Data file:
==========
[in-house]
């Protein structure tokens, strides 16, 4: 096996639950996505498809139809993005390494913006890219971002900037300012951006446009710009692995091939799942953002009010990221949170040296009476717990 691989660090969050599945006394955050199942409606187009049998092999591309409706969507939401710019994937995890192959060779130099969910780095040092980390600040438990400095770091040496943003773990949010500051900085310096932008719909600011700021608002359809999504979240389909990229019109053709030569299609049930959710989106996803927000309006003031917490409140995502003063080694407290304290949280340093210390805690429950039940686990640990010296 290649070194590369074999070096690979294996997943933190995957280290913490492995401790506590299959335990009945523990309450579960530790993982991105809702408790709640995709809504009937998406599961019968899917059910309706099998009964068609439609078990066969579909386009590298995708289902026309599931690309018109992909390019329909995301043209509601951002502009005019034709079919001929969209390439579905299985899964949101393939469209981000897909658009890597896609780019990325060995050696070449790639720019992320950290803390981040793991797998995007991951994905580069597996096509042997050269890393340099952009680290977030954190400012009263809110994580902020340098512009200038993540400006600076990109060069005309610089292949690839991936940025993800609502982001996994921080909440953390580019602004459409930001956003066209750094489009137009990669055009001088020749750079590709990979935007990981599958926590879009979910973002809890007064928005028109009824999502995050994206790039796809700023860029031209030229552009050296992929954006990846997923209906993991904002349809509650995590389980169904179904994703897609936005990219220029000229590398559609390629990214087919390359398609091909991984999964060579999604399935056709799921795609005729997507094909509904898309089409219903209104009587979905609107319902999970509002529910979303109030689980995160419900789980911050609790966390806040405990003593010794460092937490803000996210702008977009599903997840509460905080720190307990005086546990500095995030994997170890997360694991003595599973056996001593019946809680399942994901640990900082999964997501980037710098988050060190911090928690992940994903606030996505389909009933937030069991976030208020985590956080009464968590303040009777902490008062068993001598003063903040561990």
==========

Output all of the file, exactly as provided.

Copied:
[in-house]
């Protein structure tokens, strides 16, 4: 096996639950996505498809139809993005390494913006890219971002900037300012951006446009710009692995091939799942953002009010990221949170040296009476717990 691989660090969050599945006394955050199942409606187009049998092999591309409706969507939401710019994937995890192959060779130099969910780095040092980390600040438990400095770091040496943003773990949010500051900085310096932008719909600011700021608002359809999504979240389909990229019109053709030569299609049930959710989106996803927000309006003031917490409140995502003063080694407290304290949280340093210390805690429950039940686990640990010296 290649070194590369074999070096690979294996997943933190995957280290913490492995401790506590299959335990009945523990309450579960530790993982991105809702408790709640995709809504009937998406599961019968899917059910309706099998009964068609439609078990066969579909386009590298995708289902026309599931690309018109992909390019329909995301043209509601951002502009005019034709079919001929969209390439579905299985899964949101393939469209981000897909658009890597896609780019990325060995050696070449790639720019992320950290803390981040793991797998995007991951994905580069597996096509042997050269890393340099952009680290977030954190400012009263809110994580902020340098512009200038993540400006600076990109060069005309610089292949690839991936940025993800609502982001996994921080909440953390580019602004459409930001956003066209750094489009137009990669055009001088020749750079590709990979935007990981599958926590879009979910973002809890007064928005028109009824999502995050994206790039796809700023860029031209030229552009050296992929954006990846997923209906993991904002349809509650995590389980169904179904994703897609936005990219220029000229590398559609390629990214087919390359398609091909991984999964060579999604399935056709799921795609005729997507094909509904898309089409219903209104009587979905609107319902999970509002529910979303109030689980995160419900789980911050609790966390806040405990003593010794460092937490803000996210702008977009599903997840509460905080720190307990005086546990500095995030994997170890997360694991003595599973056996001593019946809680399942994901640990900082999964997501980037710098988050060190911090928690992940994903606030996505389909009933937030069991976030208020985590956080009464968590303040009777902490008062068993001598003063903040561990």